Looking to shake up your life at work in the new year and see the world differently?
"You Don't Have To Go Home From Work Exhausted!" by Ann McGee-Cooper is one of several new books that offer prescriptions for business blues in the 1990s as yuppies fade from fashion after a decade of greed and middle-aged baby boomers look anew at their values and direction.Patsy Fulton, president of Brookhaven College in Dallas, has a toybox with an assortment of "energy toys" in her office - a bola paddle, a dart board, sunglasses with pop-out eyes, and a kazoo.
"Whenever I finish with a frustrating meeting or situation, I close my door and get out that paddle to relieve stress and recover my energy," she says in McGee-Cooper's book.
"I also believe in spreading playfulness and creative thinking throughout the office," Fulton says. "For example, I have given all my staff a kaleidoscope, asking them to shake it up . . . whenever they feel stuck . . . and to see the world and their problems differently."
"The Consultant's Calling," by Geoffrey M. Bellman, is about "responding to the voice within, the voice that calls us to pursue meaning in our lives," the author writes.
Bellman looks at ways of achieving meaning through work as a consultant, examining practical aspects of the profession along with moral and spiritual concerns.
"My search for meaning in my work goes beyond the numbers that are so readily available," Bellman says. "I want to help people work on what is important in their lives and particularly on those issues that involve work."
Dina Glouberman, author of "Life Choices and Life Changes Through Imagework," offers a range of imagery exercises to probe personal and work-related problems and find satisfaction in both areas.
"I never used to know that I had a right to rest," says Glouberman. "I always took for granted the fact that I was not living a worthwhile life unless I was working, or, if not actually working, at least worrying about not working. I suspected that it was dangerous, boring, useless and highly immoral to stop before I dropped."
McGee-Cooper believes that balancing the "top line" (concerns with people and quality of life) with the "bottom line" (concerns with things, productivity and profit) is essential for energy and vitality.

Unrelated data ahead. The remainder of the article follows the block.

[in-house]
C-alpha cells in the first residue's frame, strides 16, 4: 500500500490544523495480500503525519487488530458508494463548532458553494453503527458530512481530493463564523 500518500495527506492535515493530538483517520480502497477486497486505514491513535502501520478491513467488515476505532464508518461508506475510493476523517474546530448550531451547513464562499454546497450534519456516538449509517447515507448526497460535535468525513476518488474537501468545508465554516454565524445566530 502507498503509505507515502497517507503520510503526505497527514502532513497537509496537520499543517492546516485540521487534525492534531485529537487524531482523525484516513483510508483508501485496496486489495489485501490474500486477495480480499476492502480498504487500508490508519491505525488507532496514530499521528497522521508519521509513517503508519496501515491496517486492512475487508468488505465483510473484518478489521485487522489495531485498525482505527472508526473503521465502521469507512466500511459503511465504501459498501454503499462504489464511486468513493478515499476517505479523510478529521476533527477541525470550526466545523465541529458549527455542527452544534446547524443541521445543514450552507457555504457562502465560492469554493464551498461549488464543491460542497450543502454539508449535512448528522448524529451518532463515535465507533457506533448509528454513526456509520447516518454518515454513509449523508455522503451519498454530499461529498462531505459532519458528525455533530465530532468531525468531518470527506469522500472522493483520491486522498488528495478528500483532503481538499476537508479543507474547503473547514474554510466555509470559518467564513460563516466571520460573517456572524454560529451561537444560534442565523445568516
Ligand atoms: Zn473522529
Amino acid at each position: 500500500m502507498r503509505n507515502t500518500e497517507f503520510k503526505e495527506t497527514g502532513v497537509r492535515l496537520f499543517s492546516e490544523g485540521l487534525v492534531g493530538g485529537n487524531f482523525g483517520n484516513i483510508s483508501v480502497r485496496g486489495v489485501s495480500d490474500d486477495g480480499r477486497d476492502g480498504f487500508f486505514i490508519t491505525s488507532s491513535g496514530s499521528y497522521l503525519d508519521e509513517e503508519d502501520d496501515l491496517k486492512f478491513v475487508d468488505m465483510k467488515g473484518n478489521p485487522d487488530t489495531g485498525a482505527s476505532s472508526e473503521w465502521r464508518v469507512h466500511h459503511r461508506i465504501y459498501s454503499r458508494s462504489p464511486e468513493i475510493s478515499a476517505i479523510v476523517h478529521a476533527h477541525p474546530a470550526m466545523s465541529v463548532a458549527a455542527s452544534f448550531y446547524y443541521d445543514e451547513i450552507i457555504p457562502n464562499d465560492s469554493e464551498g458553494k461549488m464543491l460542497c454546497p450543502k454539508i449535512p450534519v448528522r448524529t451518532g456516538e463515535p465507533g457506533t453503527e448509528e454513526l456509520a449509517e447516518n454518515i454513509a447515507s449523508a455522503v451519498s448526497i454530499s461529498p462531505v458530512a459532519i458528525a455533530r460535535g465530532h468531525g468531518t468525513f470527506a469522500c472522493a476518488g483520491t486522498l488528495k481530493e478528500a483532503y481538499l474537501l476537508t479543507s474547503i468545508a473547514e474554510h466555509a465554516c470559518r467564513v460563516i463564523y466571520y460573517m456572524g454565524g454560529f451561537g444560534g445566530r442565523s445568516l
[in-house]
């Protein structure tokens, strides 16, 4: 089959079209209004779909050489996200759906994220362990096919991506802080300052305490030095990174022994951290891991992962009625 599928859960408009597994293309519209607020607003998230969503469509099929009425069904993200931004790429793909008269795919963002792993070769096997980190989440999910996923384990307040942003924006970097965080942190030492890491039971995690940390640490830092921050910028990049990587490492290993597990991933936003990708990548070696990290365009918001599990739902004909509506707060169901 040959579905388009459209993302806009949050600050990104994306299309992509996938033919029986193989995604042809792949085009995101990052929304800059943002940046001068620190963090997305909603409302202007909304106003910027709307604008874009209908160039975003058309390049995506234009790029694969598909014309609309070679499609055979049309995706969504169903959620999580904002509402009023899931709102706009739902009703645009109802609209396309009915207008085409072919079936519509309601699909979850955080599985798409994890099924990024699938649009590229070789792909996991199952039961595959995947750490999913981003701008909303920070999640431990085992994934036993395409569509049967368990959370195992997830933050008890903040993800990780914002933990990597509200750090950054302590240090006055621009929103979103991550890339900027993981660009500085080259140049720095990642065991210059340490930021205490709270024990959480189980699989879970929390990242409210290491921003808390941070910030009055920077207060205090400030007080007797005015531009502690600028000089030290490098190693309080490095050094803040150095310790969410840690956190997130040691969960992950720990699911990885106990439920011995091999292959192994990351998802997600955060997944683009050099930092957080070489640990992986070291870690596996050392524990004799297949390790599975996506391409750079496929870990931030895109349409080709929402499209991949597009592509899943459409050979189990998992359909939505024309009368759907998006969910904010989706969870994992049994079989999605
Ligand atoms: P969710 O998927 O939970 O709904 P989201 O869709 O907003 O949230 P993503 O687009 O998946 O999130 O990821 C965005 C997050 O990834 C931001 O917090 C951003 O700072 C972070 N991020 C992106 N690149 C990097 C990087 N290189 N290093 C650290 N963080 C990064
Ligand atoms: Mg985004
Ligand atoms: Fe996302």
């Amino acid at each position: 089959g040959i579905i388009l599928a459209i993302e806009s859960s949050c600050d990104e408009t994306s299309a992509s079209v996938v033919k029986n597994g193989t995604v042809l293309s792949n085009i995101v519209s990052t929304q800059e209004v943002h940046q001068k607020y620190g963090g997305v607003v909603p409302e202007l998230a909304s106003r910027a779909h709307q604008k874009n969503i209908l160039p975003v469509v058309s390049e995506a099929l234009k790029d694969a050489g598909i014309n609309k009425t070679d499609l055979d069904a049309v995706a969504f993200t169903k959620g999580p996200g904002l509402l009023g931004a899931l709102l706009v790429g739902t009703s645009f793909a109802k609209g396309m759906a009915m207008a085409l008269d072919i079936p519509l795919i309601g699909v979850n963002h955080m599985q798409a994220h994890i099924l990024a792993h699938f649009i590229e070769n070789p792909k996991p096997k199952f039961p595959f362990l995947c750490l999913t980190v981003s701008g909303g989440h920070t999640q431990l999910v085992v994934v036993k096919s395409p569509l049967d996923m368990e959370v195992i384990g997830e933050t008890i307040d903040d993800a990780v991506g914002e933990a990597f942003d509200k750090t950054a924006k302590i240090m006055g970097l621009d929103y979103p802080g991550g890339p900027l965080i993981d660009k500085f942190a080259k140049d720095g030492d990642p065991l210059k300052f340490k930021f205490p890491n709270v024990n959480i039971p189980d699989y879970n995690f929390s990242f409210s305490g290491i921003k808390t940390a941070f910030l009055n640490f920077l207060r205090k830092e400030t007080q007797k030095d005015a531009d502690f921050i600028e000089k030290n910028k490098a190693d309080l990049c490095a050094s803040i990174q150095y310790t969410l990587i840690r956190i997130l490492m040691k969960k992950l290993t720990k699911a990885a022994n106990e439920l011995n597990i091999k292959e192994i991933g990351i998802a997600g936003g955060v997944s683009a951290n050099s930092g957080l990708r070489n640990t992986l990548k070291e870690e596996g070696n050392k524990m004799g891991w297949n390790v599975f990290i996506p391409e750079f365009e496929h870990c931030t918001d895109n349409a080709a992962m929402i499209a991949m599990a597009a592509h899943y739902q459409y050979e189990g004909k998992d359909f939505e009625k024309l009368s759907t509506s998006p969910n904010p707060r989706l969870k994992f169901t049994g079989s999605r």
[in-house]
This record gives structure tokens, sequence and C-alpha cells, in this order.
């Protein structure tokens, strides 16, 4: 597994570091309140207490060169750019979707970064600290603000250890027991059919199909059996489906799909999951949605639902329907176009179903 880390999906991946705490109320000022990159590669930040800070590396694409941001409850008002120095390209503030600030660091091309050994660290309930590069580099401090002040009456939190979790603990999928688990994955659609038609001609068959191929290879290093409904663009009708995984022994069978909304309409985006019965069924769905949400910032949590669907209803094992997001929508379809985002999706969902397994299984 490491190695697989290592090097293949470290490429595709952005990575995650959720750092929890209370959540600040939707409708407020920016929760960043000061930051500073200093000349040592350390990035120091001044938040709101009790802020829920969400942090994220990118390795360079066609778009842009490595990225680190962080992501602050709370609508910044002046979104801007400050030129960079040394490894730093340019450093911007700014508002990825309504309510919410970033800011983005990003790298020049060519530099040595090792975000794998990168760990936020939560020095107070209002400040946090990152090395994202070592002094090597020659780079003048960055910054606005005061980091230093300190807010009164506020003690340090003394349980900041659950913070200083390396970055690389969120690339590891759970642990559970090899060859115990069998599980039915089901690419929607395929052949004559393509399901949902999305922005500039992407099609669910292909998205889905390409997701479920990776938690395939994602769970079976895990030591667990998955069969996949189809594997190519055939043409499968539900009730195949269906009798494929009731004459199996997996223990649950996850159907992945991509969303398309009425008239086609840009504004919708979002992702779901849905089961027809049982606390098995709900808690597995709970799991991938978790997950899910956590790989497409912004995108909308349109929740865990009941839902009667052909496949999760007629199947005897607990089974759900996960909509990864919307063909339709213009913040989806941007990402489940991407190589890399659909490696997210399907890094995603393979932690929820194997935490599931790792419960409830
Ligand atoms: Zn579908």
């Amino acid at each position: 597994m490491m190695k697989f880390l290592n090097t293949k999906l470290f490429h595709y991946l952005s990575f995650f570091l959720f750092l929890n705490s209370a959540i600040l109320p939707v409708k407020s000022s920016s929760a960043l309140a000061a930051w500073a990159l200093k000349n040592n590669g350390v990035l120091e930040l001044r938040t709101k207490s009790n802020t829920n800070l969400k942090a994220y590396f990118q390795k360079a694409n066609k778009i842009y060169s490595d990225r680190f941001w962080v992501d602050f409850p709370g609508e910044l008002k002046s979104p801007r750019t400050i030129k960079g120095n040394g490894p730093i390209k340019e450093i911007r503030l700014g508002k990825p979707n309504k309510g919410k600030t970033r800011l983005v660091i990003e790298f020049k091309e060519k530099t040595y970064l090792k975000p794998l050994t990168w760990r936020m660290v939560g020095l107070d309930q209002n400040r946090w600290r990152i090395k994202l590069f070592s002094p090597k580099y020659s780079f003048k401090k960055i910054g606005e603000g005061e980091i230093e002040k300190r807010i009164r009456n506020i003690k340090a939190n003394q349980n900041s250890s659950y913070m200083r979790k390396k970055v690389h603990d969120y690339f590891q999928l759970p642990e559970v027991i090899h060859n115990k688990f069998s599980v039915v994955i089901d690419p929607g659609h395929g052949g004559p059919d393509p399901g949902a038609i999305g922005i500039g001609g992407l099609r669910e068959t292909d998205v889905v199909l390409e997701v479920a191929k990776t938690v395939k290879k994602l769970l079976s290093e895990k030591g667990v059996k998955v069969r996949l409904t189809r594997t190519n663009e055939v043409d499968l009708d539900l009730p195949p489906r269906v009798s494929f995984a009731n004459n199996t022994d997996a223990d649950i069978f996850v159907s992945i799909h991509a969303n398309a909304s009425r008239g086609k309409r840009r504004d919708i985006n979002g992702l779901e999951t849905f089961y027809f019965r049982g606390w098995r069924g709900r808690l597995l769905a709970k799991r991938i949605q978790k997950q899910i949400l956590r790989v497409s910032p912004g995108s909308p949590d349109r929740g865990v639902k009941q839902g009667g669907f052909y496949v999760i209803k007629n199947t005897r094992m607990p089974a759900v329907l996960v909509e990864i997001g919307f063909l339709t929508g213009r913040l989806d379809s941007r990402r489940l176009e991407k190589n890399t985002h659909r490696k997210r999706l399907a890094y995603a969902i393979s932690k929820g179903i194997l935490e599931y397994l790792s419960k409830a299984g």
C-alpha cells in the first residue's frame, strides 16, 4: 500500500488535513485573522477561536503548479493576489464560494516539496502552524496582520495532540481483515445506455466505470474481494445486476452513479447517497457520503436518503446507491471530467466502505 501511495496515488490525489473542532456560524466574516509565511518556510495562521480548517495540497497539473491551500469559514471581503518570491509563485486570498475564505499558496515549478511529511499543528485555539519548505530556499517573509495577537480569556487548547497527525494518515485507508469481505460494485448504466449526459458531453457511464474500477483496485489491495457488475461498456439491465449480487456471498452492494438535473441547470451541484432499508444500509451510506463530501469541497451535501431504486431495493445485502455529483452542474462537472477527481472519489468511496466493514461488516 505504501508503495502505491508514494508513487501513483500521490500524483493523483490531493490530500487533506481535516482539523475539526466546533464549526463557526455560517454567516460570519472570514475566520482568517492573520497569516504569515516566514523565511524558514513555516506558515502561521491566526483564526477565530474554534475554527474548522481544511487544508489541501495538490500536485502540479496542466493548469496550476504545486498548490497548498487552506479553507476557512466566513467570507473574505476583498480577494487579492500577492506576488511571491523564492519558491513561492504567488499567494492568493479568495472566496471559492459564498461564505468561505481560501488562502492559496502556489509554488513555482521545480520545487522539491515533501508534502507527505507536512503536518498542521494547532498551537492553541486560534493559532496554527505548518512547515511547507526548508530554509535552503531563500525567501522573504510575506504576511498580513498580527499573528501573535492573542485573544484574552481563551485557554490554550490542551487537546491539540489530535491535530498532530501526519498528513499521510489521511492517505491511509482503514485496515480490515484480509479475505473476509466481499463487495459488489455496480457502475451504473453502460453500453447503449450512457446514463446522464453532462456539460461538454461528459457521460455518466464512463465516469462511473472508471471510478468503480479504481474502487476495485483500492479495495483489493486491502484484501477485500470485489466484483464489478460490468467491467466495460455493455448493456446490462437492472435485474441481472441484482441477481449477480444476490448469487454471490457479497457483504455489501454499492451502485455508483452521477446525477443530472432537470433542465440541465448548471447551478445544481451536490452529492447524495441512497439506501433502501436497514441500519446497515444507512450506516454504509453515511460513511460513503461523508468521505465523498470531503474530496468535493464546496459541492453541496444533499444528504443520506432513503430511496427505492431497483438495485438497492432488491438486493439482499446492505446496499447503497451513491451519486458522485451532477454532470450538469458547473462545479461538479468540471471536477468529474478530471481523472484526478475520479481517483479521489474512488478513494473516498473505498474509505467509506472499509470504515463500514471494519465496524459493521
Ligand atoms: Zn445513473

"The key is to learn ways to constantly be refueling and adding energy as other behaviors use up energy," she said.
In addition to getting adequate sleep - a few hours for some people, eight or more for others - time spent exercising, having fun, relaxing, meditating and doing something artistic can also revive momentum.
"As you age, your energy need not burn out like a flame on a candlestick," she says. "Having a strong purpose in life and feeling passionately about something will fill you with youthful vigor and will maintain your enthusiasm for life."
She emphasizes the importance of feeling that work is contributing to making the world a better place.
Jerry Farrington, chairman and chief executive of Texas Utilities in Dallas, is quoted on part of his work philosophy.
"It is important to genuinely like what you do - to enjoy your work, your home life, your lifestyle," he says. "It is important to feel that you are a part of a team at work, to enjoy accomplishing something together."
Children provide a good role model for adults seeking to boost energy levels, McGee-Cooper says.
Kids characteristically seek out things that are fun to do, or else find a way to have fun at what they're doing. They spontaneously jump from one interest to another, are curious and eager to try anything once.
"Unfortunately, most of us learned to `act our age' as we grew up," she says.